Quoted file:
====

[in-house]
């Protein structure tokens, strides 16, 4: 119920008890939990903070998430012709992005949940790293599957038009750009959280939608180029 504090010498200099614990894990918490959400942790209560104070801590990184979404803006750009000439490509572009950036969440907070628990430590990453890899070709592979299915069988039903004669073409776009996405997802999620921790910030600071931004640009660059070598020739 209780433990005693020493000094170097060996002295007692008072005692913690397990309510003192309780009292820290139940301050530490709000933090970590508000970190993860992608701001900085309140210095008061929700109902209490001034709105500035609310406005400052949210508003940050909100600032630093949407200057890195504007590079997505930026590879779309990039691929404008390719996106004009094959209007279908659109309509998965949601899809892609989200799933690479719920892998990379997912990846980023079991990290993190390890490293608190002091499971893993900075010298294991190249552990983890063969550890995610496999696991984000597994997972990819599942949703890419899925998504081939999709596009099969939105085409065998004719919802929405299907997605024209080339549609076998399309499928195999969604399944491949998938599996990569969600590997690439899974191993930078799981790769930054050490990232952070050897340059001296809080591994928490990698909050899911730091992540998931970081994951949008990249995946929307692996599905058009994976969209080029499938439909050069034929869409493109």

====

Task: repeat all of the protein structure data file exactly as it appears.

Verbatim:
[in-house]
């Protein structure tokens, strides 16, 4: 119920008890939990903070998430012709992005949940790293599957038009750009959280939608180029 504090010498200099614990894990918490959400942790209560104070801590990184979404803006750009000439490509572009950036969440907070628990430590990453890899070709592979299915069988039903004669073409776009996405997802999620921790910030600071931004640009660059070598020739 209780433990005693020493000094170097060996002295007692008072005692913690397990309510003192309780009292820290139940301050530490709000933090970590508000970190993860992608701001900085309140210095008061929700109902209490001034709105500035609310406005400052949210508003940050909100600032630093949407200057890195504007590079997505930026590879779309990039691929404008390719996106004009094959209007279908659109309509998965949601899809892609989200799933690479719920892998990379997912990846980023079991990290993190390890490293608190002091499971893993900075010298294991190249552990983890063969550890995610496999696991984000597994997972990819599942949703890419899925998504081939999709596009099969939105085409065998004719919802929405299907997605024209080339549609076998399309499928195999969604399944491949998938599996990569969600590997690439899974191993930078799981790769930054050490990232952070050897340059001296809080591994928490990698909050899911730091992540998931970081994951949008990249995946929307692996599905058009994976969209080029499938439909050069034929869409493109």